Statement from Youth Fostering Change Opposing Actions to Discriminate Against Caregivers and Youth in the Child Welfare System
Youth Fostering Change is an advocacy group at Juvenile Law Center for youth and young adults who have experience in the child welfare system. Youth Fostering Change works collectively to raise awareness on issues that youth face in the child welfare system and develops campaigns and tools to improve the experiences of youth in foster care. We work to ensure that youth in the child welfare system are safe, have their needs met, and are given the opportunity to thrive.
We oppose any actions that are taken that allow discrimination to be part of the child welfare system and believe that allowing discrimination at any level harms children and youth.
On January 23, 2019, the U.S. Department of Health and Human Services (HHS) granted special permission called a waiver to federally-funded child welfare contract agencies in South Carolina to discriminate against prospective foster and adoptive parents based on the agency’s religious beliefs. This waiver was granted at the request of South Carolina’s Governor Henry McMaster, who asked that taxpayer-funded agencies contracted with the State to provide federally-reimbursed child welfare services be exempted from federal rules prohibiting discrimination. The waiver would allow the agencies to work only with families who meet their religious requirements.
By granting the waiver, the Trump administration is sanctioning taxpayer-funded discrimination by organizations providing a government service. Current federal policy prohibits agencies that receive federal child welfare funds from discriminating based on several factors, including religion.
Youth Fostering Change strongly opposes any actions or policies that allow child welfare agencies and providers to discriminate against foster parents and adoptive parents based on race, religion, gender identity or sexual orientation. We believe that no person should be discriminated against for any reason.
We recognize that this waiver attempts to be inclusive of faith-based agencies and foster and adoptive parents. However, we believe “religious refusal” policies that allow the exclusion of religious groups will open the door for further exclusion and discrimination of people who are eligible, caring and willing foster and adoptive parents. We believe this will further reduce the numbers of foster parents willing to care for and adopt children.
Nationally there are over 438,000 children and youth in foster care. If there are fewer homes, how can there be enough loving, permanent homes for foster youth? With the constant challenge to recruit and sustain good foster homes, this waiver will roll back efforts to increase permanency for youth in the foster care system by reducing the number of diverse and appropriate supportive families for foster children and youth.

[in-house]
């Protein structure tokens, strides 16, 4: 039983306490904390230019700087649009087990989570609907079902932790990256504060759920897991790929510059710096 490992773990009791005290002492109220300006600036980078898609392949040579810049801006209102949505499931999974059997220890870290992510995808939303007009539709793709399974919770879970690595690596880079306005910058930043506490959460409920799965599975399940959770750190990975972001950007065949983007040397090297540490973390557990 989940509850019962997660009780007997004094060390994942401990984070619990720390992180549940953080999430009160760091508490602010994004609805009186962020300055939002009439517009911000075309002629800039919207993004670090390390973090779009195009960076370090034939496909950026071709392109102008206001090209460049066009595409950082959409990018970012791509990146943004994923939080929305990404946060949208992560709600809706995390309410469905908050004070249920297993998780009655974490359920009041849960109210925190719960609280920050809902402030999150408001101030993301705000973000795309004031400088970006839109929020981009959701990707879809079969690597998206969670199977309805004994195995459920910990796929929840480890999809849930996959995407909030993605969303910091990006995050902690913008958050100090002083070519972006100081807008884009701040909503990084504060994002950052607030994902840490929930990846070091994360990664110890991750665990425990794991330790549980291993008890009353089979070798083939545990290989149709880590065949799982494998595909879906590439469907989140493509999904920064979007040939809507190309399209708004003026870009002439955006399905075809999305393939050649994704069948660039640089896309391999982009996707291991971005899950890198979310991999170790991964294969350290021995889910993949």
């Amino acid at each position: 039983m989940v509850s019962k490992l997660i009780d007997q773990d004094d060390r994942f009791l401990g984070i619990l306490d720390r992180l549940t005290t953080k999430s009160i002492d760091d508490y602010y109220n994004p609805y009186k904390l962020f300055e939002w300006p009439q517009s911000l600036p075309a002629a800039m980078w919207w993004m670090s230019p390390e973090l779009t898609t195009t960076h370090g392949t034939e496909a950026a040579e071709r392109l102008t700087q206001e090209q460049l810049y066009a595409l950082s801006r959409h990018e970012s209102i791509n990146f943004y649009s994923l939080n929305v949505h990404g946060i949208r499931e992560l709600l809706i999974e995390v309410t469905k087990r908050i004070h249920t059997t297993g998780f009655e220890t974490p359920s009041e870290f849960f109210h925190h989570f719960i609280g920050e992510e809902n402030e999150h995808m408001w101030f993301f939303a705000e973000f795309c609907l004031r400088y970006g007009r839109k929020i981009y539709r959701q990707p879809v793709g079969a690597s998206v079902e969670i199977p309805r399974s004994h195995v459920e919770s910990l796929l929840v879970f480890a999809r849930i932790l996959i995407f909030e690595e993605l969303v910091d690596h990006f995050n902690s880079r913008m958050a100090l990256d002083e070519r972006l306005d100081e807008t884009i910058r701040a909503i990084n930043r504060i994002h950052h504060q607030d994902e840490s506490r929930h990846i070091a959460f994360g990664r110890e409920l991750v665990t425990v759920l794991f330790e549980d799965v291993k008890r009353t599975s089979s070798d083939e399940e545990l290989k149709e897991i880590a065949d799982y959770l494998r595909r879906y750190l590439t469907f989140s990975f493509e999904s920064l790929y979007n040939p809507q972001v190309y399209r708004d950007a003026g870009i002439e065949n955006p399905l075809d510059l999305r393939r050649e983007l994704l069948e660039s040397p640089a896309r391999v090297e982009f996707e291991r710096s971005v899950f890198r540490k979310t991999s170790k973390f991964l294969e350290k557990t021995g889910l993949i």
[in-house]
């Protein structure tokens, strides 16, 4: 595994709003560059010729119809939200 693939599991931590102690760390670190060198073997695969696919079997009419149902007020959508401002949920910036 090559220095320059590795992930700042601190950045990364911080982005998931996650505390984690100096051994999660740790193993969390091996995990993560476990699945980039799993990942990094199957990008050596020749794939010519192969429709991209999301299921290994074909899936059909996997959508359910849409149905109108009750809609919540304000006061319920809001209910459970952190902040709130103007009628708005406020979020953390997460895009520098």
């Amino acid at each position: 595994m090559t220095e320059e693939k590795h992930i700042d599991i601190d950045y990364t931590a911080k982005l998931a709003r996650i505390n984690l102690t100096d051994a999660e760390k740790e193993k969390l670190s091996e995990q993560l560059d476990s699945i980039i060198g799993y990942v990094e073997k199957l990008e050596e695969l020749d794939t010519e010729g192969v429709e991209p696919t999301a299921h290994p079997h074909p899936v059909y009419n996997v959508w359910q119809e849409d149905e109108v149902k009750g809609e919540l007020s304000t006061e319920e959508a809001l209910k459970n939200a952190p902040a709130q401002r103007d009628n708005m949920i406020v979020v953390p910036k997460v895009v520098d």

Having a diverse pool of foster and adoptive parents is good for youth. For us, when we were placed with families who looked like us, or who supported our individual beliefs and allowed for us to learn and grow, we did well. Limiting the number of placements that would otherwise be available for youth in care is damaging. It risks us not having the caregivers we need and puts us at risk for being placed in group care because there are not enough foster homes.
Allowing discrimination in the child welfare system negatively impacts how youth are treated. Some of us have personally faced discrimination when we were in foster homes because of our religion, skin color and sexual orientation. These experiences caused us great harm and trauma, some of which we are still going through. We felt alone and were unsure if we could report the discrimination, and many of us stopped trusting adults out of fear it would happen again. We DO NOT want other youth to experience some of the things we and our peers experienced. We believe this waiver and others like it would allow for discrimination to happen against youth in the foster care system and would further create unsafe environments for youth. This kind of discrimination could also cause youth to run away from homes, experience homelessness and be exposed to more dangers.
Knowing that each year 20,000 youth age out of care without permanent connections, we believe implementing these waivers will increase this number. We already experience so much trauma going into the system. Putting us at risk for not having family-based care or living in homes that do not accept or respect us only further damages our physical and emotional health.
For these reasons, Youth Fostering Change opposes the waiver granted by the Trump administration and any other actions that allow discrimination to exist at any level in the child welfare system. Youth Fostering Change strongly believes that discrimination in any form should be prohibited. Federal or state funded child welfare agencies are obligated to provide programs and services designed to protect children and youth and to place children and youth in safe, supportive environments. Discrimination is at odds with the very mission of the child welfare system and goes against our own policies and efforts as a nation to ensure that EVERY child has a loving, permanent family.